Since our last meeting in 1990 the best qualified and most professional people dealing with cartographic collections have become heads of cartographic collections of university libraries, network of libraries of Polish Academy of Sciences, scientific societies and central state institutions.
Since 1989 considerable changes have taken place due to the introduction of a free market economy and a new political and social system. Because of this fact libraries and information centres will play a new part in Polish society and have to be prepared to carry out new functions. New categories of users become clients. Certainly the role of cartographic collections is undergoing changes too. SINTO (Scientific-Technical Information System and Organization) and CJNTE (Center for Scientific, Technical and Economic Information), which were established in the 1970s, ceased to exist. Scientific libraries will operate according to new rules based on regional co-operation and specialization. What matters greatly in terms of cartography is a new administrative division of the country, which will be introduced sometime in the future.
New legal regulations are being discussed now which will affect the new role of central libraries management within the autonomy of tertiary schools. They will determine the legal status of librarians in the light of the new Higher Education Act of 1990 September 12. (These problems were subject of a conference of library directors of university libraries in Gdaþsk-Oliwa in May 1991).
The network of Polish libraries has not changed yet and the system of financing the leading libraries (national and central ones) by the state is still in operation. It is worthwhile to present some data concerning scientific libraries. In Poland at the present moment there are 110 tertiary school libraries (11 main university libraries, 12 central libraries of Polish Academy of Sciences, 34 libraries of independent scientific institutes, scientific societies, seminaries, theological academies etc., and libraries of central state institutions e.g. Parliament Library). All these are scientific and specialist libraries. I do not mention public libraries. These libraries come under the administration of various ministries; however university libraries are subordinate to the Ministry of National Education, while central libraries come under branch ministries, e.g. Ministry of Health.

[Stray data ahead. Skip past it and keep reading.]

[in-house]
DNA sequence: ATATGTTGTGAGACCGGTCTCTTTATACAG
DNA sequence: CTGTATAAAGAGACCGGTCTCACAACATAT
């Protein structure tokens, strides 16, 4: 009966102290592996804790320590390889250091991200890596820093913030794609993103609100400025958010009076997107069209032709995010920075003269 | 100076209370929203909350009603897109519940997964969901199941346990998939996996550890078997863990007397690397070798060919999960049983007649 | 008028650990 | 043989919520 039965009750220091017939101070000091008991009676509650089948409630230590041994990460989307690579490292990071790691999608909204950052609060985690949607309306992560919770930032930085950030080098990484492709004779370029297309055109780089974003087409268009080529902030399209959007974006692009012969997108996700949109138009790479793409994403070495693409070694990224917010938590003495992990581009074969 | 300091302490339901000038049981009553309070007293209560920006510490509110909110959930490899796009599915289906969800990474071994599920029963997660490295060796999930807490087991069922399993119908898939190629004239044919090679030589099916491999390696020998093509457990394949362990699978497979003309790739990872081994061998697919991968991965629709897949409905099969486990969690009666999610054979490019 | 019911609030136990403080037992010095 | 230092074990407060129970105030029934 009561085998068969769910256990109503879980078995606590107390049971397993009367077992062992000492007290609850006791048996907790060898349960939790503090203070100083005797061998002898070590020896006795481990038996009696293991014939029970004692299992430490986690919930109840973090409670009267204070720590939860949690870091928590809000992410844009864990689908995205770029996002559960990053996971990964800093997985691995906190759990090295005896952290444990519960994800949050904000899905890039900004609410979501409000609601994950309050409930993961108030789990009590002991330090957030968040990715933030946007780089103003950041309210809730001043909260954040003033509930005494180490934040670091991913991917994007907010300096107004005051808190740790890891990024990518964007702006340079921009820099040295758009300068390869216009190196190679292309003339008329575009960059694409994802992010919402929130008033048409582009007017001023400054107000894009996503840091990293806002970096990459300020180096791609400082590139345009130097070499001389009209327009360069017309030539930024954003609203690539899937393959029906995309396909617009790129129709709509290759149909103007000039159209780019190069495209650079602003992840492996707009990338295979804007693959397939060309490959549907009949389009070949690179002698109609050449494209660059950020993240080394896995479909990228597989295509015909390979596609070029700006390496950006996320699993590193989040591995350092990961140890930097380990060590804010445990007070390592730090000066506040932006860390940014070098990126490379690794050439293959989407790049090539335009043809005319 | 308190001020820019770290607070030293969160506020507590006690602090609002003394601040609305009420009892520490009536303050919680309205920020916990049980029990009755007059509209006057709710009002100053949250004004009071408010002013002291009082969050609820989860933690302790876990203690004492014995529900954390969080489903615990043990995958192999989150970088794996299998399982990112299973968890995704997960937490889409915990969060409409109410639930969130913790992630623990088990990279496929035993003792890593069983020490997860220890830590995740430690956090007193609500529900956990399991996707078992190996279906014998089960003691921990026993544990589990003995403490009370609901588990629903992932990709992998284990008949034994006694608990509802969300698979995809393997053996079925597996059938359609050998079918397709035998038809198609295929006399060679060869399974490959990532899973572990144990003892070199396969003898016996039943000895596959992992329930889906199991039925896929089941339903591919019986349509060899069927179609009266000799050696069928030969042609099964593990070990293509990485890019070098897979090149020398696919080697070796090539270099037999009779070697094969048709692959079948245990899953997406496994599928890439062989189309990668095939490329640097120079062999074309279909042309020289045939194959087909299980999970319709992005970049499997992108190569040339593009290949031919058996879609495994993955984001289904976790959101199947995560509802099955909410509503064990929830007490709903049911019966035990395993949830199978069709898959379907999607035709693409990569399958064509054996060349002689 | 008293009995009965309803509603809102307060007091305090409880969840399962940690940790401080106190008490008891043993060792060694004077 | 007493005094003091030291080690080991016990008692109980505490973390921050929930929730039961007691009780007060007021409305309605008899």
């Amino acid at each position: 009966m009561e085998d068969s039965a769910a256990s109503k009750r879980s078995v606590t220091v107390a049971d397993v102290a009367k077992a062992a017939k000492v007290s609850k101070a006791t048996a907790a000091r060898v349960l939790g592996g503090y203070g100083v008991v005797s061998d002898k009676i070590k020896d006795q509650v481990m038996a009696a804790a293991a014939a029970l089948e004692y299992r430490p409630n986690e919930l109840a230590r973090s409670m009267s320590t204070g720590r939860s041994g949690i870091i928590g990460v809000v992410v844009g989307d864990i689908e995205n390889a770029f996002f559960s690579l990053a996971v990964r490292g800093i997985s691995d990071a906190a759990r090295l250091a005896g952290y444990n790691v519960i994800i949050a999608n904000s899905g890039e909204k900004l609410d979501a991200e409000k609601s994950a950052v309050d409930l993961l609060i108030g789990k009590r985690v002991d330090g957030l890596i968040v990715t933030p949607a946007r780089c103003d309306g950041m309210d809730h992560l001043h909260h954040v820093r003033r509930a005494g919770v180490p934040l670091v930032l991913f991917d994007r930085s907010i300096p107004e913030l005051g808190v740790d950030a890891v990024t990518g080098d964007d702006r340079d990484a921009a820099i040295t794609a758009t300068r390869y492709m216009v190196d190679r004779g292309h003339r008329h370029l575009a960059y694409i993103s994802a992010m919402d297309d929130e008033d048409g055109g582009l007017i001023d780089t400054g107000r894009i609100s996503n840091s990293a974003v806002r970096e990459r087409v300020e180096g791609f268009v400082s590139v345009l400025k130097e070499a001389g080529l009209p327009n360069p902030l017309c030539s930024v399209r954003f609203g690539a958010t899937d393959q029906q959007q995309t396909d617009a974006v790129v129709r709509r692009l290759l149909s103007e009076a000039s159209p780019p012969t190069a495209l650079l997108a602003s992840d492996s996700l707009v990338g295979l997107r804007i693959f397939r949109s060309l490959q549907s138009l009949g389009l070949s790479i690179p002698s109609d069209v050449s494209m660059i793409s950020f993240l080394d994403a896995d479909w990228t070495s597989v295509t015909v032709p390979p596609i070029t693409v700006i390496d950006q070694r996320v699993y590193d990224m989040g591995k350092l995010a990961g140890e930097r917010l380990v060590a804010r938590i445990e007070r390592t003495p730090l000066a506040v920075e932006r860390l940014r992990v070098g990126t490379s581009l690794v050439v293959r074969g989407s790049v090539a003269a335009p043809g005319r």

According to the new Act topographic maps (scale 1:25,000, 1:50,000 and 1:100,000) are no longer secret and can be used by the general public. This means a significant change in the working procedures of cartographic collections. They have to access the maps which involves a fair amount of work. Their general accessibility is most important and it is my great pleasure to communicate this fact to my European colleagues. Among vital library matters there arises the problem of the automation of Polish libraries. These matters are dealt with by the Automation Commission of the Main Board of the Polish Librarians Association. The Commission's preoccupation is to co-ordinate the co-operation of libraries with computer scientists.